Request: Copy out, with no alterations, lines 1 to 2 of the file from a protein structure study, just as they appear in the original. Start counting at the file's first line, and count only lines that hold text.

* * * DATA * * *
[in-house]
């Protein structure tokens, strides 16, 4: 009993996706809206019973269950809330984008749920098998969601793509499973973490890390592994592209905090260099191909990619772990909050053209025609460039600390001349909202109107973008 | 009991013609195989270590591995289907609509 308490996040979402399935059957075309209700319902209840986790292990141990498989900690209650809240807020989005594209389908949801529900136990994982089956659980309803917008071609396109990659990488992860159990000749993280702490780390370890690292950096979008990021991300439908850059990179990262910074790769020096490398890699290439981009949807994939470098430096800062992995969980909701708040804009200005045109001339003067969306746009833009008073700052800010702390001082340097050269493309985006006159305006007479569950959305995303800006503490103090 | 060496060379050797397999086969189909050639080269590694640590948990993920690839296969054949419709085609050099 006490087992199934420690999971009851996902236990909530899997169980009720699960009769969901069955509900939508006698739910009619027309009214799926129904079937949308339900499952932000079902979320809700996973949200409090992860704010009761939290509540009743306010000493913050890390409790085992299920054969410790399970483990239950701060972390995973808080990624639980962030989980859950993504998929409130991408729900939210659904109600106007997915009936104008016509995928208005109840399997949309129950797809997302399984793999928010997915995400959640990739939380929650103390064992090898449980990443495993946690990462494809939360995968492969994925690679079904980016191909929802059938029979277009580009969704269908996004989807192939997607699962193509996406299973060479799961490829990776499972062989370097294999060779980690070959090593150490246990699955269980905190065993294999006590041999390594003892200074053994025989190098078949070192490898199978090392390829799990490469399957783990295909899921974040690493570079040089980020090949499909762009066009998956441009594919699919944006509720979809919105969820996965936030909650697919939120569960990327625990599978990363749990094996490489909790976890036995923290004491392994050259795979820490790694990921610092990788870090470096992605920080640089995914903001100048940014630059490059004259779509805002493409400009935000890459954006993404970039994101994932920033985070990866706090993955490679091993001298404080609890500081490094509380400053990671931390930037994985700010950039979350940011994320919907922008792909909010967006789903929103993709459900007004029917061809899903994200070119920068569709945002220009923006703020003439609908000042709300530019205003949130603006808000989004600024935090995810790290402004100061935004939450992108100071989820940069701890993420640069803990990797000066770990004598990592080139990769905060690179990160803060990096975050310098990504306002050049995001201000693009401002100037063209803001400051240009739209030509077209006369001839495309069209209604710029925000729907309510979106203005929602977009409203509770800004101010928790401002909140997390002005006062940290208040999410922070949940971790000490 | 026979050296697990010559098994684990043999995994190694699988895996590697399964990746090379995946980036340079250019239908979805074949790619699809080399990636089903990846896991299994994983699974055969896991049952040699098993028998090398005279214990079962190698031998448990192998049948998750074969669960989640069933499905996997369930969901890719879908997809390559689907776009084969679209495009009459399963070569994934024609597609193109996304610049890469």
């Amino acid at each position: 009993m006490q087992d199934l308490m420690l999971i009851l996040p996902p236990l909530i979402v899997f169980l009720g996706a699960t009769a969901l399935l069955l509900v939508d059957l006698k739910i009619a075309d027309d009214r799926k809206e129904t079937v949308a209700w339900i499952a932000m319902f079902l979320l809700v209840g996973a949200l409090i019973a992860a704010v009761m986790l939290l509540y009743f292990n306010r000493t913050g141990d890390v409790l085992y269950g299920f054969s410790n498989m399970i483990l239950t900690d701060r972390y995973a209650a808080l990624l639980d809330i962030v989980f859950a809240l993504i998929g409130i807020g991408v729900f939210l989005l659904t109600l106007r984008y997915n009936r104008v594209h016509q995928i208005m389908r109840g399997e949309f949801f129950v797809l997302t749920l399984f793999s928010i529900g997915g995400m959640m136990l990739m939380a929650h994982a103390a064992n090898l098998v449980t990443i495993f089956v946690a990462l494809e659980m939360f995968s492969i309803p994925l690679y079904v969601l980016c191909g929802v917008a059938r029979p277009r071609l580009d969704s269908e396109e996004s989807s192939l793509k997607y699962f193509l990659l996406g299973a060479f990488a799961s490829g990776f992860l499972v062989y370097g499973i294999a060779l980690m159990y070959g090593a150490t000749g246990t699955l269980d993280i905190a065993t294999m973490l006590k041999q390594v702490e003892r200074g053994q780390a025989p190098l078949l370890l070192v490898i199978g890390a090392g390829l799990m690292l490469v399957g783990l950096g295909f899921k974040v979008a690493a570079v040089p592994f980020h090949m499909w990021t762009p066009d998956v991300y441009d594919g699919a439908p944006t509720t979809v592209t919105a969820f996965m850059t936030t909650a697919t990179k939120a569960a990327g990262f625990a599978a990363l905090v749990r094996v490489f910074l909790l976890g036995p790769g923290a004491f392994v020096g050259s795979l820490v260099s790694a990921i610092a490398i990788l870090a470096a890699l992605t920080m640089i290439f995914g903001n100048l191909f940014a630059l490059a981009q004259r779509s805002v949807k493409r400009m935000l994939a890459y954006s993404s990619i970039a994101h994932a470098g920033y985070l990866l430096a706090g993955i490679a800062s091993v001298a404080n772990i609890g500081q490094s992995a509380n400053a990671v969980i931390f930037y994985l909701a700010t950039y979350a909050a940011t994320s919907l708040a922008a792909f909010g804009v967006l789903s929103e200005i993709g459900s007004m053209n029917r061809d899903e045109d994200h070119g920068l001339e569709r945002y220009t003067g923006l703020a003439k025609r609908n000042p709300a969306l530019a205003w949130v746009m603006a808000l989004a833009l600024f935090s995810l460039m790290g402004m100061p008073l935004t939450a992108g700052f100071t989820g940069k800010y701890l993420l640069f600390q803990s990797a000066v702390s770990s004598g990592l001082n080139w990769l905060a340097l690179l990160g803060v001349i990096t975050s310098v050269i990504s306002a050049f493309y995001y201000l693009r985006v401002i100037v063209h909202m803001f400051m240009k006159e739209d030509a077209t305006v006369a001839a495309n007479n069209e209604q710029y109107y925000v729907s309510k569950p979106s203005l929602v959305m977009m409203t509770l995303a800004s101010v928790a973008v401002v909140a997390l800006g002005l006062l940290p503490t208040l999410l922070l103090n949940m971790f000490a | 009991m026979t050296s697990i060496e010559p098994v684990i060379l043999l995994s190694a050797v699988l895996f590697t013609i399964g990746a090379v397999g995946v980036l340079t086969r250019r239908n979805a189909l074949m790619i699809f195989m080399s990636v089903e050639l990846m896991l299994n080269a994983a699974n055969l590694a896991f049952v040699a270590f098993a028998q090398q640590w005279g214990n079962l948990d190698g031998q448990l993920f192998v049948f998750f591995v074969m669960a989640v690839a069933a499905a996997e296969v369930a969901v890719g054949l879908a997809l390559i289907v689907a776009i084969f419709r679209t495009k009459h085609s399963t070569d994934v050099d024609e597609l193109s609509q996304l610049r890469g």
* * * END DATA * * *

[in-house]
């Protein structure tokens, strides 16, 4: 009993996706809206019973269950809330984008749920098998969601793509499973973490890390592994592209905090260099191909990619772990909050053209025609460039600390001349909202109107973008 | 009991013609195989270590591995289907609509 308490996040979402399935059957075309209700319902209840986790292990141990498989900690209650809240807020989005594209389908949801529900136990994982089956659980309803917008071609396109990659990488992860159990000749993280702490780390370890690292950096979008990021991300439908850059990179990262910074790769020096490398890699290439981009949807994939470098430096800062992995969980909701708040804009200005045109001339003067969306746009833009008073700052800010702390001082340097050269493309985006006159305006007479569950959305995303800006503490103090 | 060496060379050797397999086969189909050639080269590694640590948990993920690839296969054949419709085609050099 006490087992199934420690999971009851996902236990909530899997169980009720699960009769969901069955509900939508006698739910009619027309009214799926129904079937949308339900499952932000079902979320809700996973949200409090992860704010009761939290509540009743306010000493913050890390409790085992299920054969410790399970483990239950701060972390995973808080990624639980962030989980859950993504998929409130991408729900939210659904109600106007997915009936104008016509995928208005109840399997949309129950797809997302399984793999928010997915995400959640990739939380929650103390064992090898449980990443495993946690990462494809939360995968492969994925690679079904980016191909929802059938029979277009580009969704269908996004989807192939997607699962193509996406299973060479799961490829990776499972062989370097294999060779980690070959090593150490246990699955269980905190065993294999006590041999390594003892200074053994025989190098078949070192490898199978090392390829799990490469399957783990295909899921974040690493570079040089980020090949499909762009066009998956441009594919699919944006509720979809919105969820996965936030909650697919939120569960990327625990599978990363749990094996490489909790976890036995923290004491392994050259795979820490790694990921610092990788870090470096992605920080640089995914903001100048940014630059490059004259779509805002493409400009935000890459954006993404970039994101994932920033985070990866706090993955490679091993001298404080609890500081490094509380400053990671931390930037994985700010950039979350940011994320919907922008792909909010967006789903929103993709459900007004029917061809899903994200070119920068569709945002220009923006703020003439609908000042709300530019205003949130603006808000989004600024935090995810790290402004100061935004939450992108100071989820940069701890993420640069803990990797000066770990004598990592080139990769905060690179990160803060990096975050310098990504306002050049995001201000693009401002100037063209803001400051240009739209030509077209006369001839495309069209209604710029925000729907309510979106203005929602977009409203509770800004101010928790401002909140997390002005006062940290208040999410922070949940971790000490 | 026979050296697990010559098994684990043999995994190694699988895996590697399964990746090379995946980036340079250019239908979805074949790619699809080399990636089903990846896991299994994983699974055969896991049952040699098993028998090398005279214990079962190698031998448990192998049948998750074969669960989640069933499905996997369930969901890719879908997809390559689907776009084969679209495009009459399963070569994934024609597609193109996304610049890469």